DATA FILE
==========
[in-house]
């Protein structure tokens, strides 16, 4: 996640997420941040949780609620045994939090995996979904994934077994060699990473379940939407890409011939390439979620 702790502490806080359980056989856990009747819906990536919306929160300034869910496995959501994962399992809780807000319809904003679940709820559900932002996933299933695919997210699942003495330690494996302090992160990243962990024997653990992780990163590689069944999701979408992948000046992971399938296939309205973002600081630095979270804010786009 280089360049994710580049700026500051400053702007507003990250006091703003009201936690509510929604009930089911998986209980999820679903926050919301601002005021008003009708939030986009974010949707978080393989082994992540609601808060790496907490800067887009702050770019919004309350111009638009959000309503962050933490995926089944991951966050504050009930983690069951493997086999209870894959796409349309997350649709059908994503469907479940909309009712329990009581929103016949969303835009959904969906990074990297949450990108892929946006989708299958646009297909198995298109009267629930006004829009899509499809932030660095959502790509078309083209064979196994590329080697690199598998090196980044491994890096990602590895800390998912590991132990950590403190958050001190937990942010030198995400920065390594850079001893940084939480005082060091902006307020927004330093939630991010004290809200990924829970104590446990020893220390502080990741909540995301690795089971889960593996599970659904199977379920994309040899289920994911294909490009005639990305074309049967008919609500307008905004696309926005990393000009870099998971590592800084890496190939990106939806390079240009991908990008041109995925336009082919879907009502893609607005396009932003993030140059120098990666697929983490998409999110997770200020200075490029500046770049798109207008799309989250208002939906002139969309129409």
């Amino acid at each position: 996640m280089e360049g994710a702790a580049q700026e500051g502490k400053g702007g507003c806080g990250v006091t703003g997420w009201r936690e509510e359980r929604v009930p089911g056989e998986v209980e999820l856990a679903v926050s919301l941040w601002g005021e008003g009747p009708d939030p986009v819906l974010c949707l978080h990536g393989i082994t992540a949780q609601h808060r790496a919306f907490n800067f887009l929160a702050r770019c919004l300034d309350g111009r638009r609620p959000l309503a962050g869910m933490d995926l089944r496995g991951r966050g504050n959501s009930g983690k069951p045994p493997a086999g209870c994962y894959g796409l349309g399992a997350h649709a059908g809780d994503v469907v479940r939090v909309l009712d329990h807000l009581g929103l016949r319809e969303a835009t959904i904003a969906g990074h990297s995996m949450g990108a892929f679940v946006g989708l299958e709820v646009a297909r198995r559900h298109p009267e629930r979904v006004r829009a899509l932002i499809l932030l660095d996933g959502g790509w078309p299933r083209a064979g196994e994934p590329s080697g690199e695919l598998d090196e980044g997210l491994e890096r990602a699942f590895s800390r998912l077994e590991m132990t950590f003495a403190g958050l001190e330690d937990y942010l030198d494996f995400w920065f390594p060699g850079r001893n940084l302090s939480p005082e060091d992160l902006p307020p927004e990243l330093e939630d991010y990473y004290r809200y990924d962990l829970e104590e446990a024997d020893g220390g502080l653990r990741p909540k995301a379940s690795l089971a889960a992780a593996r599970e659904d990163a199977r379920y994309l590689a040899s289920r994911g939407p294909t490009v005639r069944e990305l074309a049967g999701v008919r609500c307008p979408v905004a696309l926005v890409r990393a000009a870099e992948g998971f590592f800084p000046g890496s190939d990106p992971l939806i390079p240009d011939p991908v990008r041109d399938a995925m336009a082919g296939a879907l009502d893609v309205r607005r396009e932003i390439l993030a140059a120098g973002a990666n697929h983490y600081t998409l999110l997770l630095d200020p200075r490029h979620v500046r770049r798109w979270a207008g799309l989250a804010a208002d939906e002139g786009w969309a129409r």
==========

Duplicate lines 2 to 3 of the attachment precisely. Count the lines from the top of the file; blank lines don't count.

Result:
């Protein structure tokens, strides 16, 4: 996640997420941040949780609620045994939090995996979904994934077994060699990473379940939407890409011939390439979620 702790502490806080359980056989856990009747819906990536919306929160300034869910496995959501994962399992809780807000319809904003679940709820559900932002996933299933695919997210699942003495330690494996302090992160990243962990024997653990992780990163590689069944999701979408992948000046992971399938296939309205973002600081630095979270804010786009 280089360049994710580049700026500051400053702007507003990250006091703003009201936690509510929604009930089911998986209980999820679903926050919301601002005021008003009708939030986009974010949707978080393989082994992540609601808060790496907490800067887009702050770019919004309350111009638009959000309503962050933490995926089944991951966050504050009930983690069951493997086999209870894959796409349309997350649709059908994503469907479940909309009712329990009581929103016949969303835009959904969906990074990297949450990108892929946006989708299958646009297909198995298109009267629930006004829009899509499809932030660095959502790509078309083209064979196994590329080697690199598998090196980044491994890096990602590895800390998912590991132990950590403190958050001190937990942010030198995400920065390594850079001893940084939480005082060091902006307020927004330093939630991010004290809200990924829970104590446990020893220390502080990741909540995301690795089971889960593996599970659904199977379920994309040899289920994911294909490009005639990305074309049967008919609500307008905004696309926005990393000009870099998971590592800084890496190939990106939806390079240009991908990008041109995925336009082919879907009502893609607005396009932003993030140059120098990666697929983490998409999110997770200020200075490029500046770049798109207008799309989250208002939906002139969309129409």
């Amino acid at each position: 996640m280089e360049g994710a702790a580049q700026e500051g502490k400053g702007g507003c806080g990250v006091t703003g997420w009201r936690e509510e359980r929604v009930p089911g056989e998986v209980e999820l856990a679903v926050s919301l941040w601002g005021e008003g009747p009708d939030p986009v819906l974010c949707l978080h990536g393989i082994t992540a949780q609601h808060r790496a919306f907490n800067f887009l929160a702050r770019c919004l300034d309350g111009r638009r609620p959000l309503a962050g869910m933490d995926l089944r496995g991951r966050g504050n959501s009930g983690k069951p045994p493997a086999g209870c994962y894959g796409l349309g399992a997350h649709a059908g809780d994503v469907v479940r939090v909309l009712d329990h807000l009581g929103l016949r319809e969303a835009t959904i904003a969906g990074h990297s995996m949450g990108a892929f679940v946006g989708l299958e709820v646009a297909r198995r559900h298109p009267e629930r979904v006004r829009a899509l932002i499809l932030l660095d996933g959502g790509w078309p299933r083209a064979g196994e994934p590329s080697g690199e695919l598998d090196e980044g997210l491994e890096r990602a699942f590895s800390r998912l077994e590991m132990t950590f003495a403190g958050l001190e330690d937990y942010l030198d494996f995400w920065f390594p060699g850079r001893n940084l302090s939480p005082e060091d992160l902006p307020p927004e990243l330093e939630d991010y990473y004290r809200y990924d962990l829970e104590e446990a024997d020893g220390g502080l653990r990741p909540k995301a379940s690795l089971a889960a992780a593996r599970e659904d990163a199977r379920y994309l590689a040899s289920r994911g939407p294909t490009v005639r069944e990305l074309a049967g999701v008919r609500c307008p979408v905004a696309l926005v890409r990393a000009a870099e992948g998971f590592f800084p000046g890496s190939d990106p992971l939806i390079p240009d011939p991908v990008r041109d399938a995925m336009a082919g296939a879907l009502d893609v309205r607005r396009e932003i390439l993030a140059a120098g973002a990666n697929h983490y600081t998409l999110l997770l630095d200020p200075r490029h979620v500046r770049r798109w979270a207008g799309l989250a804010a208002d939906e002139g786009w969309a129409r």